The ominous language of seven recovered martyrdom videotapes is among new details that emerged from interviews with high-ranking British, European and American officials last week, demonstrating that the suspects had made considerable progress toward planning a terrorist attack. Those details include fresh evidence from Britain’s most wide-ranging terror investigation: receipts for cash transfers from abroad, a handwritten diary that appears to sketch out elements of a plot, and, on martyrdom tapes, several suspects’ statements of their motives.

    But at the same time, five senior British officials said, the suspects were not prepared to strike immediately. Instead, the reactions of Britain and the United States in the wake of the arrests of 21 people on Aug. 10 were driven less by information about a specific, imminent attack than fear that other, unknown terrorists might strike.

    The suspects had been working for months out of an apartment that investigators called the “bomb factory,” where the police watched as the suspects experimented with chemicals, according to British officials and others briefed on the evidence, all of whom spoke on condition of anonymity, citing British rules on confidentiality regarding criminal prosecutions.

    In searches during raids, the police discovered what they said were the necessary components to make a highly volatile liquid explosive known as HMTD, jihadist materials, receipts of Western Union money transfers, seven martyrdom videos made by six suspects and the last will and testament of a would-be bomber, senior British officials said. One of the suspects said on his martyrdom video that the “war against Muslims” in Iraq and Afghanistan had motivated him to act.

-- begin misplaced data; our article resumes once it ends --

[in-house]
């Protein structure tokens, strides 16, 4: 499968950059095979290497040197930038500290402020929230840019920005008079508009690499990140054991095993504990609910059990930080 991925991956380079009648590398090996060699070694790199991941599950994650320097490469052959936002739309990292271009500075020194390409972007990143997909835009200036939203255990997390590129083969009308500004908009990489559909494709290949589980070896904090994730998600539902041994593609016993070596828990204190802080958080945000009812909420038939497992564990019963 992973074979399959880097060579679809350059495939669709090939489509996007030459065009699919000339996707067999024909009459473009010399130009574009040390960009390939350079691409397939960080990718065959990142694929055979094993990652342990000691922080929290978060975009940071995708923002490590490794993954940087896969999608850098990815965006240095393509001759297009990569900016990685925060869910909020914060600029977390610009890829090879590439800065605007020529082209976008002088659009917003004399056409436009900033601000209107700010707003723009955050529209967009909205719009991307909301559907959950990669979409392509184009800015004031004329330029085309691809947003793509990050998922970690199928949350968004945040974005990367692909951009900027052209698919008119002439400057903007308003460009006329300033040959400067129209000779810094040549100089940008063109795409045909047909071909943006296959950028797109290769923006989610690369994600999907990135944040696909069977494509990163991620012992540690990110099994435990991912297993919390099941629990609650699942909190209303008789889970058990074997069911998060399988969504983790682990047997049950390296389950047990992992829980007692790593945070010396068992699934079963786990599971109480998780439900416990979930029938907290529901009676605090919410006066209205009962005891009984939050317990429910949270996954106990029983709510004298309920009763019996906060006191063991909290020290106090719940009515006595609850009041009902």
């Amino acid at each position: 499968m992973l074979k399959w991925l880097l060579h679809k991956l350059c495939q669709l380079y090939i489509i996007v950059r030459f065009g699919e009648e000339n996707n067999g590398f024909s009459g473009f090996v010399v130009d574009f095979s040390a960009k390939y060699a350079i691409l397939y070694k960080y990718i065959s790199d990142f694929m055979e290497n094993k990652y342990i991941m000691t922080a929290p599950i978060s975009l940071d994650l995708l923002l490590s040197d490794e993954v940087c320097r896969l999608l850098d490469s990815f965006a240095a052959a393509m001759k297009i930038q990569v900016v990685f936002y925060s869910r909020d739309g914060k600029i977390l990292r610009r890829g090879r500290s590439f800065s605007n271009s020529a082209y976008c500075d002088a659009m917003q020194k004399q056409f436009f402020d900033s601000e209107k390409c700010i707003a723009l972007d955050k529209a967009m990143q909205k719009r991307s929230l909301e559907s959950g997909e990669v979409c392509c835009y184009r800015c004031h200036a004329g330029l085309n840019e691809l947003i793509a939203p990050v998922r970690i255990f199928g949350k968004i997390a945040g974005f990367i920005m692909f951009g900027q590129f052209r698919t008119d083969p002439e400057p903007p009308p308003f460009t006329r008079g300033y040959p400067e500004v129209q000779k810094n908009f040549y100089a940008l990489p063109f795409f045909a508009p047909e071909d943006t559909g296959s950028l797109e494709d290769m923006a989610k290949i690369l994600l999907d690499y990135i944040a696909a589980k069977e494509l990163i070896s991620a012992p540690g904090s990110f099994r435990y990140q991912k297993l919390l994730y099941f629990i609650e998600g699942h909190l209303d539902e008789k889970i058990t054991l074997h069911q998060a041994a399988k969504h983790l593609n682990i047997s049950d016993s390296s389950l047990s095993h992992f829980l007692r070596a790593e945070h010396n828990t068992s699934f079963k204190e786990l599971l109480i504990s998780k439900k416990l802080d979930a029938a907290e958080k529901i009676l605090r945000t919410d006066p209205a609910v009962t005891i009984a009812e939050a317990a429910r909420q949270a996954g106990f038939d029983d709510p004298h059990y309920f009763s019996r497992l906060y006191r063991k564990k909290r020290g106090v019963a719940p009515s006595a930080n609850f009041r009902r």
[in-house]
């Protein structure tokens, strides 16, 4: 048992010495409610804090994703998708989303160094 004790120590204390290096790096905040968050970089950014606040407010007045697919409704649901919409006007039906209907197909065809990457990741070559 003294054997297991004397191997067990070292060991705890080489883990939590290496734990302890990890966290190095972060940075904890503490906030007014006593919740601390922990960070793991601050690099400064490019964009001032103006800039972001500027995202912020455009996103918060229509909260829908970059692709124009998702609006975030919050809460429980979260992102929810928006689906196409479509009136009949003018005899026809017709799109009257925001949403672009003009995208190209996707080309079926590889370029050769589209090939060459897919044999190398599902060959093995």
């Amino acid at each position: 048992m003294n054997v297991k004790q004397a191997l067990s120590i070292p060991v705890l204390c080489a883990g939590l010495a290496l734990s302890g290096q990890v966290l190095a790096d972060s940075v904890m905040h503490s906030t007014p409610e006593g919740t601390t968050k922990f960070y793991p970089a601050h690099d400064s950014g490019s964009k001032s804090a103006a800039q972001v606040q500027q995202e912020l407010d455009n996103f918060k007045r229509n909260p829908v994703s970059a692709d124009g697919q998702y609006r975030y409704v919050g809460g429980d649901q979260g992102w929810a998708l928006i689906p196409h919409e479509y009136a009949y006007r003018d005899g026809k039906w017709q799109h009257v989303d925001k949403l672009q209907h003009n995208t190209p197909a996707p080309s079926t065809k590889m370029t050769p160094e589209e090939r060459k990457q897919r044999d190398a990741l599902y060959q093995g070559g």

Investigators say they believe that one of the leaders of the group, an unemployed man in his 20’s who was living in a modest apartment on government benefits, kept the key to the alleged “bomb factory” and helped others record martyrdom videos, the officials said.

    Hours after the police arrested the 21 suspects, police and government officials in both countries said they had intended to carry out the deadliest terrorist attack since Sept. 11.

    Later that day, Paul Stephenson, deputy chief of the Metropolitan Police in London, said the goal of the people suspected of plotting the attack was “mass murder on an unimaginable scale.” On the day of the arrests, some officials estimated that as many as 10 planes were to be blown up, possibly over American cities. Michael Chertoff, the secretary of the Department of Homeland Security, described the suspected plot as “getting really quite close to the execution stage.”

    But British officials said the suspects still had a lot of work to do. Two of the suspects did not have passports, but had applied for expedited approval. One official said the people suspected of leading the plot were still recruiting and radicalizing would-be bombers.

    While investigators found evidence on a computer memory stick indicating that one of the men had looked up airline schedules for flights from London to cities in the United States, the suspects had neither made reservations nor purchased plane tickets, a British official said. Some of their suspected bomb-making equipment was found five days after the arrests in a suitcase buried under leaves in the woods near High Wycombe, a town 30 miles northwest of London.
    And Shepards we shall be,
    for thee, My Lord, for thee,
    Power hath descended forth from Thy hand,
    That our feet may swiftly carry out Thy Command.
    So we shall flow a river forth to Thee
    And teeming with souls will it ever be.
    In Nomine Patris, Et Filli, Et Spiritus Sancti.

  7. #7